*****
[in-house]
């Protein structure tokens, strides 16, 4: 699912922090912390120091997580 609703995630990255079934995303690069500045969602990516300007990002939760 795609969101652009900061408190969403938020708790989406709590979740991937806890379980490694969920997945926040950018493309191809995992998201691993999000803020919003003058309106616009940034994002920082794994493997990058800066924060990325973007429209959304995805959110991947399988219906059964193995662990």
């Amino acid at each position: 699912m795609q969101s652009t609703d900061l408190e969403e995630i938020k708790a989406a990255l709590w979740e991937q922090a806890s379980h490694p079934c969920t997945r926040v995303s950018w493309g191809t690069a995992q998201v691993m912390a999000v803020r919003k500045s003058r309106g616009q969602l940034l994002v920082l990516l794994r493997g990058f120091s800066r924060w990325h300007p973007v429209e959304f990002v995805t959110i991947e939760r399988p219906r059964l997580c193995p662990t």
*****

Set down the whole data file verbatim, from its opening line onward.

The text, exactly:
[in-house]
């Protein structure tokens, strides 16, 4: 699912922090912390120091997580 609703995630990255079934995303690069500045969602990516300007990002939760 795609969101652009900061408190969403938020708790989406709590979740991937806890379980490694969920997945926040950018493309191809995992998201691993999000803020919003003058309106616009940034994002920082794994493997990058800066924060990325973007429209959304995805959110991947399988219906059964193995662990």
């Amino acid at each position: 699912m795609q969101s652009t609703d900061l408190e969403e995630i938020k708790a989406a990255l709590w979740e991937q922090a806890s379980h490694p079934c969920t997945r926040v995303s950018w493309g191809t690069a995992q998201v691993m912390a999000v803020r919003k500045s003058r309106g616009q969602l940034l994002v920082l990516l794994r493997g990058f120091s800066r924060w990325h300007p973007v429209e959304f990002v995805t959110i991947e939760r399988p219906r059964l997580c193995p662990t």